Trigeminal sensory dysfunction is commonly overlooked. Preoperatively evaluation of the corneal sensation and reflex will reveal any significant deficit. This is especially relevant if the patient also presents incomplete closure or a dry eye. Limitations of the extraocular movements usually present with diplopia and may occur as a result of direct tumor invasion of the orbit or extraocular muscles or through invasion or compression of the oculomotor, trochlear, and abducens cranial nerves. We recommend a neuro-ophthalmologic evaluation to elucidate these problems and to provide objective measures of the deficit. Similarly, patients with optic nerve problems or with tumor adjacent to the optic nerve, chiasm, or optic tract, are also referred for neuro-ophthalmologic evaluation.
Tumors that invade the facial nerve may cause facial paresis or paralysis, facial spasms, and epiphora ( Figs. 26.3 and 26.4 ). A gold weight (implanted in the upper eyelid) or surgical tightening (lateral tarsal strip procedure) of the lower lid may be necessary to protect the cornea. Corneal anesthesia associated with lagophthalmos due to facial nerve palsy or other causes requires aggressive measures (e.g., tarsorrhaphy) to prevent corneal injury.
Lateral deviation of the mandible upon mouth opening may indicate paralysis or tumor invasion of the pterygoid muscles or dysfunction of the temporomandibular joint. Similarly, trismus may be due to mechanical effects of the bulk of the tumor, tethering of the mastication muscles due to scarring or tumor invasion, ankylosis of the temporomandibular joint, or pain. Severity and etiology of the trismus must be considered to ascertain management of the airway during the induction of anesthesia and during the postoperative period. Trismus due to pain resolves with the induction of general anesthesia. If the extirpative surgery is expected to resolve the trismus, the patient may be managed with an awake nasotracheal intubation. Conversely, if the trismus is expected to persist even after tumor removal, the patient may require a tracheotomy performed under local anesthesia.
Owing to the relative inaccessibility of the infratemporal space to physical examination, radiologic imaging is a critical part of the evaluation. Computed tomography (CT) and magnetic resonance imaging scans provide valuable information. The CT scan is superior to demonstrate enlargement of neural foramina or erosion of bone. Magnetic resonance imaging provides better resolution of soft tissue planes and tumor invasion along neural and vascular structures ( Figs. 26.5 and 26.6 ). CT and magnetic resonance imaging are often complementary for the evaluation of cranial base tumors.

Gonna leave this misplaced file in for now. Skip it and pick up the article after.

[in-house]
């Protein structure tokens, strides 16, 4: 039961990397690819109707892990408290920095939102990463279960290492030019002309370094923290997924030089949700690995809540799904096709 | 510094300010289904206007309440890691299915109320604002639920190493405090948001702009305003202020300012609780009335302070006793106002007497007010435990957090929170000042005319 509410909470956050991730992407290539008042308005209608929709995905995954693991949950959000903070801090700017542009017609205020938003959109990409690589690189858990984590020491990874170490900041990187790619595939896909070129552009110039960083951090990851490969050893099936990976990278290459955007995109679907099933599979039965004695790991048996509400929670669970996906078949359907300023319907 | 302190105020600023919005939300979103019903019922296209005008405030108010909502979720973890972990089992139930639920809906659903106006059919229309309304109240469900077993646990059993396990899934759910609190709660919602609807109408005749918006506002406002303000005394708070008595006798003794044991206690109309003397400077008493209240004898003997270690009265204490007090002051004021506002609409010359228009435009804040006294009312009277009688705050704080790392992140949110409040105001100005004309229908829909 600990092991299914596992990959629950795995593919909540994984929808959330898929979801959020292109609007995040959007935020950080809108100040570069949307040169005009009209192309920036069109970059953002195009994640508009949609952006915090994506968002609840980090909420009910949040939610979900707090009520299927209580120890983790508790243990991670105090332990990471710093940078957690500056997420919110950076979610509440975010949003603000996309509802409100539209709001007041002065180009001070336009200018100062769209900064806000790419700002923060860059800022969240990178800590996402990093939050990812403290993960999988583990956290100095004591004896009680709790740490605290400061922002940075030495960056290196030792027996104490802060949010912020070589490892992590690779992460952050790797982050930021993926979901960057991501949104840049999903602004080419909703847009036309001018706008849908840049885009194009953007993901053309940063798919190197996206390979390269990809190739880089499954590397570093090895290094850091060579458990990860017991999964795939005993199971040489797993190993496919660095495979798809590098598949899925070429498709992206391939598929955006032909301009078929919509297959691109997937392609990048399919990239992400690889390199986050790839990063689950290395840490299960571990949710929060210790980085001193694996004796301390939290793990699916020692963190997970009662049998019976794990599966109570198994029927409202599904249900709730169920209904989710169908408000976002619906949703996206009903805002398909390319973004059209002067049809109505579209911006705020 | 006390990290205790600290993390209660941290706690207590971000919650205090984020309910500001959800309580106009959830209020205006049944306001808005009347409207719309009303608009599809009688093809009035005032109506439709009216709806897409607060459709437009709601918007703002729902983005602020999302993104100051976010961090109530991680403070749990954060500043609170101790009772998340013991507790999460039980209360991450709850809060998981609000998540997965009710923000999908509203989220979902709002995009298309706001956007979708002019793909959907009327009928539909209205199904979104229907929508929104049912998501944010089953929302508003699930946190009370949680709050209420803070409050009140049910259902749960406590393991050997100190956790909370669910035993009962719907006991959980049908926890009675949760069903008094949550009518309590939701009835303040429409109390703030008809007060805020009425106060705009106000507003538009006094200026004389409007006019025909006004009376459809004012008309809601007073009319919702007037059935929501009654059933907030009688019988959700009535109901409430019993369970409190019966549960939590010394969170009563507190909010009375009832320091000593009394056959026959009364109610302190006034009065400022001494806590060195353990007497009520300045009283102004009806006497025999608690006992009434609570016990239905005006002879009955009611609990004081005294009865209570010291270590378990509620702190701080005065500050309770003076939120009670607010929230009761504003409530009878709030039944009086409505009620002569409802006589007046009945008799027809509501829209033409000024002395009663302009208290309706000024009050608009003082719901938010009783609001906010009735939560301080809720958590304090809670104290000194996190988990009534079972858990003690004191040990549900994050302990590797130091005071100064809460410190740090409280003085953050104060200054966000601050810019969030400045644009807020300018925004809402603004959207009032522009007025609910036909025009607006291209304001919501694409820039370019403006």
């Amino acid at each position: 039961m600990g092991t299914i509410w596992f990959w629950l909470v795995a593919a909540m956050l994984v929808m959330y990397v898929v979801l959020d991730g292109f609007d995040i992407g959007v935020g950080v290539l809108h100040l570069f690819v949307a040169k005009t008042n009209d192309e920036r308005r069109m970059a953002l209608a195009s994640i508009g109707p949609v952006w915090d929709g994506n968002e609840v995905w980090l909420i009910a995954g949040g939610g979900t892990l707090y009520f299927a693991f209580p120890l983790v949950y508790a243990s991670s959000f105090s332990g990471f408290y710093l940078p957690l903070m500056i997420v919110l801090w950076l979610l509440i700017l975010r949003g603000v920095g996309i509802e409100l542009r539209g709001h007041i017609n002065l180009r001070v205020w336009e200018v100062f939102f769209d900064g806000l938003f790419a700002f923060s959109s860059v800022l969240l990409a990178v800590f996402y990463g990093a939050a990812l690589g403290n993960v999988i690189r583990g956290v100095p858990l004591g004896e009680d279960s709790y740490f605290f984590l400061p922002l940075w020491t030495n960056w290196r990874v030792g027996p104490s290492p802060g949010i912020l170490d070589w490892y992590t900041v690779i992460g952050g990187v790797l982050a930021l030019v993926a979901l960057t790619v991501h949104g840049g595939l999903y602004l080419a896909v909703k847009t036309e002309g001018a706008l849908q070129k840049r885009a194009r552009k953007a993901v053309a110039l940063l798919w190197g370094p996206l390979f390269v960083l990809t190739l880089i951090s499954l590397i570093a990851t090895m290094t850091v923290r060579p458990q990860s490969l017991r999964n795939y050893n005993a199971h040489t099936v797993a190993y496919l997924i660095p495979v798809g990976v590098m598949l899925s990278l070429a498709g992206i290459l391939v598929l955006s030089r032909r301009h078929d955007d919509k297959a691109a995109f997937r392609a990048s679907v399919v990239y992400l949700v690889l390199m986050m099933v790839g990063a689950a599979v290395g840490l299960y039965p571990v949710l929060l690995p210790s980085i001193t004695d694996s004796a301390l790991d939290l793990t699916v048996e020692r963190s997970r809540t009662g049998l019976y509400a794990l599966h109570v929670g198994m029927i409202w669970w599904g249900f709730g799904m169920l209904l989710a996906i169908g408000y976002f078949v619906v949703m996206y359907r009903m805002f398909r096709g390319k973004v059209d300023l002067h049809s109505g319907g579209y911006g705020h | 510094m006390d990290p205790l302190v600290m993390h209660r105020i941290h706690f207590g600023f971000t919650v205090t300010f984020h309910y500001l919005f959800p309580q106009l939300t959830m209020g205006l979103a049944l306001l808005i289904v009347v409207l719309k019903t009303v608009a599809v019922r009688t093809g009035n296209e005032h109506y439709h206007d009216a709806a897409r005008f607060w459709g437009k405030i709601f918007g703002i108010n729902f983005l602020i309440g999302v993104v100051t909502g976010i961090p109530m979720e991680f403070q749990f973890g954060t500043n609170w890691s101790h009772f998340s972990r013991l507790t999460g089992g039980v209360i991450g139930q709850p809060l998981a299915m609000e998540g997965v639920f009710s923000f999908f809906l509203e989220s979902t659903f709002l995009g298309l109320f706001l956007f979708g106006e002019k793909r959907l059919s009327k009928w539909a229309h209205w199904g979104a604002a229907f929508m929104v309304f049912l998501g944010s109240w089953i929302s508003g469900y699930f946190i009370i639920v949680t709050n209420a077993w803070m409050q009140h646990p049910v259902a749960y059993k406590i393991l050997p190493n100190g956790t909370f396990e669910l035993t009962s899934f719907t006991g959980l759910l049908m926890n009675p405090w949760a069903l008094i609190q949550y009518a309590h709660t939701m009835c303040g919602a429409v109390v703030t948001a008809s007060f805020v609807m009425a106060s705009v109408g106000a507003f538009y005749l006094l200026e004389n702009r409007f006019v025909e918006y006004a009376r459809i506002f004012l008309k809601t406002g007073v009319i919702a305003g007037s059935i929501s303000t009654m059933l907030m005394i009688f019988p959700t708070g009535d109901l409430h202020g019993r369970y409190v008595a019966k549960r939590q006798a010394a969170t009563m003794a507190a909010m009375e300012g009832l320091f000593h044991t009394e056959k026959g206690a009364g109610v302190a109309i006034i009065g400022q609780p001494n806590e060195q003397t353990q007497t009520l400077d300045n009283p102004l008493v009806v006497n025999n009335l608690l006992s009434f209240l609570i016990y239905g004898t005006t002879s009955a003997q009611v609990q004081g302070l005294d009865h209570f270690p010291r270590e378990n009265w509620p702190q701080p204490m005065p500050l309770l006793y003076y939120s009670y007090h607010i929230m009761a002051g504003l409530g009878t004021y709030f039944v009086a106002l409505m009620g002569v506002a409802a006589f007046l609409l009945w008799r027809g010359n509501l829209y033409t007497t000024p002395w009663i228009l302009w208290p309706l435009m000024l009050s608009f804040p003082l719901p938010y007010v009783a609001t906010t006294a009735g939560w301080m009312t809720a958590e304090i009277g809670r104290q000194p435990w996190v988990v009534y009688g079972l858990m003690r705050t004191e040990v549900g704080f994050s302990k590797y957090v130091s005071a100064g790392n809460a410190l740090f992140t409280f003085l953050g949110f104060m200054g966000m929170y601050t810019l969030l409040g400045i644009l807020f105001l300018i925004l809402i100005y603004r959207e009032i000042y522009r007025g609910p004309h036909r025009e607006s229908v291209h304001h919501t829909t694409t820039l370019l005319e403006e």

A critical consideration is the relationship of the neoplasm to the internal carotid artery (ICA). Magnetic resonance angiography or CT angiography provides a noninvasive assessment of the ITF and intracranial vasculature. If preoperative embolization of the tumor is warranted, as is the case for some juvenile angiofibromas, paragangliomas, or other highly vascularized tumors, angiography is preferable to magnetic resonance angiography, because the tumor can be embolized during the initial angiogram. In addition to providing information about tumor vascularity and involvement of the ICA, the angiogram provides important information regarding intracranial circulation and collateral blood supply. Neither study is adequate, however, to reliably assess the adequacy of collateral intracranial circulation in the event that manipulation or sacrifice of the ICA is necessary. Whenever manipulation of the ICA is likely, evaluation of collateral cerebral blood flow with angiography balloon occlusion xenon CT (ABOX-CT) is recommended.10
During an ABOX-CT a nondetachable balloon is introduced into the ICA and it is inflated for 15 minutes, as the awake patient is monitored for sensory, motor, or higher cortical function deficits. The balloon is deflated, and the patient is transferred to a standard CT suite. The balloon is reinflated, and a mixture of 32% xenon and 68% oxygen is then administered to the patient via facial mask for 4 minutes. The CT scan will demonstrate the distribution of xenon within the cerebral tissue, which reflects the blood flow. This provides a quantitative assessment of millimeters of blood flow per minute per 100 g of brain tissue (mL/min/100 g tissue). This test accurately predicts those patients at risk for a cerebrovascular accident when blood flow through the ICA is compromised. This test, however, is fallible. Patients can still suffer ischemic brain injury despite negative ABOX-CT testing owing to embolic phenomena or the loss of collateral vessels, which are not assessed by balloon occlusion testing. For these reasons, every attempt is made to preserve or reconstruct the ICA when feasible. Other techniques that provide similar information regarding collateral cerebral blood flow include single photon emission CT (SPECT) with balloon occlusion and transcranial Doppler monitoring.
Need for blood replacement should also be considered; if deemed necessary, type and cross the patient for 2 to 6 units of packed red blood cells according to the extent and nature of the tumor and surgery. We advocate autologous blood banking when feasible, although it is frequently impractical. A cell-saver or autotransfusion device may be used during the resection of benign vascular tumors. Angiography and embolization in highly vascular tumors, such as glomus and angiofibromas, may curtail the need for blood replacement. Embolization of paragangliomas, however, is controversial. Vagal paragangliomas rarely have a single blood supply and their resection usually is not associated with excessive blood loss. Carotid body tumors do not have an obvious dominant vessel supply, but depend upon the adventitia of the carotid artery. Embolization of these lesions may result in an inflammatory response that obscures the subadventitial plane of the tumor; hence, adding to the difficulty of the dissection. We prefer not to embolize most carotid body tumors. In the rare cases when we choose embolization, it must be performed within 24 hours of the planned resection because of collateralization and the inflammatory response of embolization.